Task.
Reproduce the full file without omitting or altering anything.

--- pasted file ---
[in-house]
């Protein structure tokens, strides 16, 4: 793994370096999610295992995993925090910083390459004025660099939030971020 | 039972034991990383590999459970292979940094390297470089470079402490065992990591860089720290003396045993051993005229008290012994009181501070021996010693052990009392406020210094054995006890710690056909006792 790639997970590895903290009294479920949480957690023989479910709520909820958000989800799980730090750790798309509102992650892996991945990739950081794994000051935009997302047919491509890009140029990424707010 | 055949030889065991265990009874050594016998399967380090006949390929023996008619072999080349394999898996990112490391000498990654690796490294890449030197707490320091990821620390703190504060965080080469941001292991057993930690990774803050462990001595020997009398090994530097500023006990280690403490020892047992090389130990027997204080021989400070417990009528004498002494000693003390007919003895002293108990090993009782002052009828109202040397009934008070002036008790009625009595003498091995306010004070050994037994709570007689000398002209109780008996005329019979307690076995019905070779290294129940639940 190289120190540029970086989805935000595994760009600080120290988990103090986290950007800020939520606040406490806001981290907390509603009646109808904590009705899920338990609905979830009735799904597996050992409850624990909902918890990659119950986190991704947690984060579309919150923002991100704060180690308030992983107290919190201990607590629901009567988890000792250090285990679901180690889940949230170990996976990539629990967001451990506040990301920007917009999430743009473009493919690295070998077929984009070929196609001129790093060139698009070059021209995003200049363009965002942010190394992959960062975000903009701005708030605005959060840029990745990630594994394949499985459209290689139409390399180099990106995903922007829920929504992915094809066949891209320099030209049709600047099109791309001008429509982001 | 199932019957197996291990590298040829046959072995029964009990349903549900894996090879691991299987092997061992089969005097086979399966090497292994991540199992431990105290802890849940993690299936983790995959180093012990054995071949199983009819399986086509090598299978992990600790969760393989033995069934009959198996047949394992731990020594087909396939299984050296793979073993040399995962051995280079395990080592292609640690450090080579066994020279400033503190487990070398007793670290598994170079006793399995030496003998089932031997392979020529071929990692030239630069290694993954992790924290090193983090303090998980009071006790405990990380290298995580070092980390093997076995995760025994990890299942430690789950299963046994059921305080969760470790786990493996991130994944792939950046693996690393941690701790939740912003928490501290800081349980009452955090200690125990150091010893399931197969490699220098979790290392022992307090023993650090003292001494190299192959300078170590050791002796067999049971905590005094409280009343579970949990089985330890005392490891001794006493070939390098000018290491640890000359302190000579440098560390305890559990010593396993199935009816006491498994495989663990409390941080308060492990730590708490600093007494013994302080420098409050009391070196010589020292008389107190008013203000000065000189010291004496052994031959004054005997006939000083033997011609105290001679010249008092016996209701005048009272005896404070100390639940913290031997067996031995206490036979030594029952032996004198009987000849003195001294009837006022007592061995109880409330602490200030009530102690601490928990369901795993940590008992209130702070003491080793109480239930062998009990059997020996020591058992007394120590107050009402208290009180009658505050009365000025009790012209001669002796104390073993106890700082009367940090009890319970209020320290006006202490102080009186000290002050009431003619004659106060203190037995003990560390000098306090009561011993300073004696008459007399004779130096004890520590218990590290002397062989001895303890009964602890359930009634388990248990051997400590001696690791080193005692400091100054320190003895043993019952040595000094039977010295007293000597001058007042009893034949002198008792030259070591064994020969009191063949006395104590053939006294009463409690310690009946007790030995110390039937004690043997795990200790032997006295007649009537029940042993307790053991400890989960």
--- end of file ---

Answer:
[in-house]
């Protein structure tokens, strides 16, 4: 793994370096999610295992995993925090910083390459004025660099939030971020 | 039972034991990383590999459970292979940094390297470089470079402490065992990591860089720290003396045993051993005229008290012994009181501070021996010693052990009392406020210094054995006890710690056909006792 790639997970590895903290009294479920949480957690023989479910709520909820958000989800799980730090750790798309509102992650892996991945990739950081794994000051935009997302047919491509890009140029990424707010 | 055949030889065991265990009874050594016998399967380090006949390929023996008619072999080349394999898996990112490391000498990654690796490294890449030197707490320091990821620390703190504060965080080469941001292991057993930690990774803050462990001595020997009398090994530097500023006990280690403490020892047992090389130990027997204080021989400070417990009528004498002494000693003390007919003895002293108990090993009782002052009828109202040397009934008070002036008790009625009595003498091995306010004070050994037994709570007689000398002209109780008996005329019979307690076995019905070779290294129940639940 190289120190540029970086989805935000595994760009600080120290988990103090986290950007800020939520606040406490806001981290907390509603009646109808904590009705899920338990609905979830009735799904597996050992409850624990909902918890990659119950986190991704947690984060579309919150923002991100704060180690308030992983107290919190201990607590629901009567988890000792250090285990679901180690889940949230170990996976990539629990967001451990506040990301920007917009999430743009473009493919690295070998077929984009070929196609001129790093060139698009070059021209995003200049363009965002942010190394992959960062975000903009701005708030605005959060840029990745990630594994394949499985459209290689139409390399180099990106995903922007829920929504992915094809066949891209320099030209049709600047099109791309001008429509982001 | 199932019957197996291990590298040829046959072995029964009990349903549900894996090879691991299987092997061992089969005097086979399966090497292994991540199992431990105290802890849940993690299936983790995959180093012990054995071949199983009819399986086509090598299978992990600790969760393989033995069934009959198996047949394992731990020594087909396939299984050296793979073993040399995962051995280079395990080592292609640690450090080579066994020279400033503190487990070398007793670290598994170079006793399995030496003998089932031997392979020529071929990692030239630069290694993954992790924290090193983090303090998980009071006790405990990380290298995580070092980390093997076995995760025994990890299942430690789950299963046994059921305080969760470790786990493996991130994944792939950046693996690393941690701790939740912003928490501290800081349980009452955090200690125990150091010893399931197969490699220098979790290392022992307090023993650090003292001494190299192959300078170590050791002796067999049971905590005094409280009343579970949990089985330890005392490891001794006493070939390098000018290491640890000359302190000579440098560390305890559990010593396993199935009816006491498994495989663990409390941080308060492990730590708490600093007494013994302080420098409050009391070196010589020292008389107190008013203000000065000189010291004496052994031959004054005997006939000083033997011609105290001679010249008092016996209701005048009272005896404070100390639940913290031997067996031995206490036979030594029952032996004198009987000849003195001294009837006022007592061995109880409330602490200030009530102690601490928990369901795993940590008992209130702070003491080793109480239930062998009990059997020996020591058992007394120590107050009402208290009180009658505050009365000025009790012209001669002796104390073993106890700082009367940090009890319970209020320290006006202490102080009186000290002050009431003619004659106060203190037995003990560390000098306090009561011993300073004696008459007399004779130096004890520590218990590290002397062989001895303890009964602890359930009634388990248990051997400590001696690791080193005692400091100054320190003895043993019952040595000094039977010295007293000597001058007042009893034949002198008792030259070591064994020969009191063949006395104590053939006294009463409690310690009946007790030995110390039937004690043997795990200790032997006295007649009537029940042993307790053991400890989960």